Oliver Jones, Director at Acta Community Theatre, said the process of working with students enabled the Theatre to work more strategically.  “We weren’t sure at first what we wanted the students to focus on, other than improving what we do doing around the environment to support with funding applications. After the student’s audit, we developed a plan that includes short term and long-term actions around electricity, water, heating consumption and our website content. Dan, Syndy and Gillian each focused on distinct aspects of the plan, depending on their areas of interest, which worked really well.”  

Martin Wiles, Head of Sustainability at University of Bristol reflected on the showcase event, explaining that sustainability is not an easy path to follow.  “Learning to work around the obstacles you uncover is really valuable. Challenges will arise whether it’s a big, small or rich organisation. It’s not an easy path to follow, but it is essential to meet the City’s 2030 net zero carbon target.”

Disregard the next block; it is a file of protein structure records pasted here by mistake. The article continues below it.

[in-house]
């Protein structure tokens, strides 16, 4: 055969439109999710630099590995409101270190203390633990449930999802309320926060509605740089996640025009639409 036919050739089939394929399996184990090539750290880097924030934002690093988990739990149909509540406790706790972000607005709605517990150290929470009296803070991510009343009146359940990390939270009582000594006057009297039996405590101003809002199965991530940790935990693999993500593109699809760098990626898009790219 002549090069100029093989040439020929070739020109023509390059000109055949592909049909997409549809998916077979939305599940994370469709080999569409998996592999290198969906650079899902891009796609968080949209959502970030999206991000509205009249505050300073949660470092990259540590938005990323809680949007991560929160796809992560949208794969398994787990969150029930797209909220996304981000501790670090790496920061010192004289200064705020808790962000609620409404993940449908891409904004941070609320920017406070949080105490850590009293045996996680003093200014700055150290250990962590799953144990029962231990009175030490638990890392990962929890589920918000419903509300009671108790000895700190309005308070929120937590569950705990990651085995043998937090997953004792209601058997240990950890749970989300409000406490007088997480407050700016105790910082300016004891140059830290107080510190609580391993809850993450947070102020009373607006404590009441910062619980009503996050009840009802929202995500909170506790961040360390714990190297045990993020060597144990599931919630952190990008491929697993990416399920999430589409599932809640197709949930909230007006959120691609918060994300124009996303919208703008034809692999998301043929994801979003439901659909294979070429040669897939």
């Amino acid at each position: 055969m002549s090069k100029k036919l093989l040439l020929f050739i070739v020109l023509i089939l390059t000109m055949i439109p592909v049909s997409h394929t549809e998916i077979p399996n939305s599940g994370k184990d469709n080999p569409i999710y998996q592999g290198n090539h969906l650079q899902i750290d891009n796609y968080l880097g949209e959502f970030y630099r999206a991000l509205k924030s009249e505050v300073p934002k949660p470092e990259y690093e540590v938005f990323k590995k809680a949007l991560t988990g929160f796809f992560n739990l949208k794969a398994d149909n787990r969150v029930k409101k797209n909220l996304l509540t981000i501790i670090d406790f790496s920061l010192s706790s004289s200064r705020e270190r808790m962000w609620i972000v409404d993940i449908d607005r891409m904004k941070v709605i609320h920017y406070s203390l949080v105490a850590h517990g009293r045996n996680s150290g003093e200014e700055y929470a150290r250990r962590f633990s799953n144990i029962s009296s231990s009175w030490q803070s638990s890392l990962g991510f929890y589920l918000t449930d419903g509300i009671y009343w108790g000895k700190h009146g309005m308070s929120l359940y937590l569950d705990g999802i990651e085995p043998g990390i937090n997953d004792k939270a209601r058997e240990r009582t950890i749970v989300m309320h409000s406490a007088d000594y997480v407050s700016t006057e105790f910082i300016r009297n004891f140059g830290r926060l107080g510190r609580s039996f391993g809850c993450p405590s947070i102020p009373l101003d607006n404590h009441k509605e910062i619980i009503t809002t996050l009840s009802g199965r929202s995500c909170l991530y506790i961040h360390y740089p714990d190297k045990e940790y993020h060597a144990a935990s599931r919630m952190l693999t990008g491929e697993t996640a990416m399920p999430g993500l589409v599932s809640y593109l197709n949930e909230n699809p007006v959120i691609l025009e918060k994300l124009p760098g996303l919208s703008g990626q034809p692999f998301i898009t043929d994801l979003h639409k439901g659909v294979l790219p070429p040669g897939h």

If you are a student interested in working with a local organisation to help develop its Climate Action Plan register your interest for 2022/23 volunteering here.  

If you’re a local business looking for support with writing a Carbon/Climate Action Plan, please email Sorcha Young at manager@bristolhub.org. 

 

Thanks to the following volunteer teams: 

Watershed 

  • Shivali Agrawal 
  • Poppy Pearce 
  • Christabel Hamer 

BoomSatsuma 

  • Izzie Bowker 
  • Madleen Grohganz 
  • Daniel Walsh 

South Gloucestershire and Stroud College 

  • Mitchell Norey 
  • Zara Shilakis 
  • Eliza Joynson 

Acta Theatre 

  • Dan Green 
  • Gillian Capen
  • Syndy Liew 

WECIL 

  • Hannah Munro 
  • Holly MacDonald 
  • Tayyab Jawed 

Unique Voice 

  • Alice Brion 
  • George Mayenga 

Voscur 

  • Ahra Nam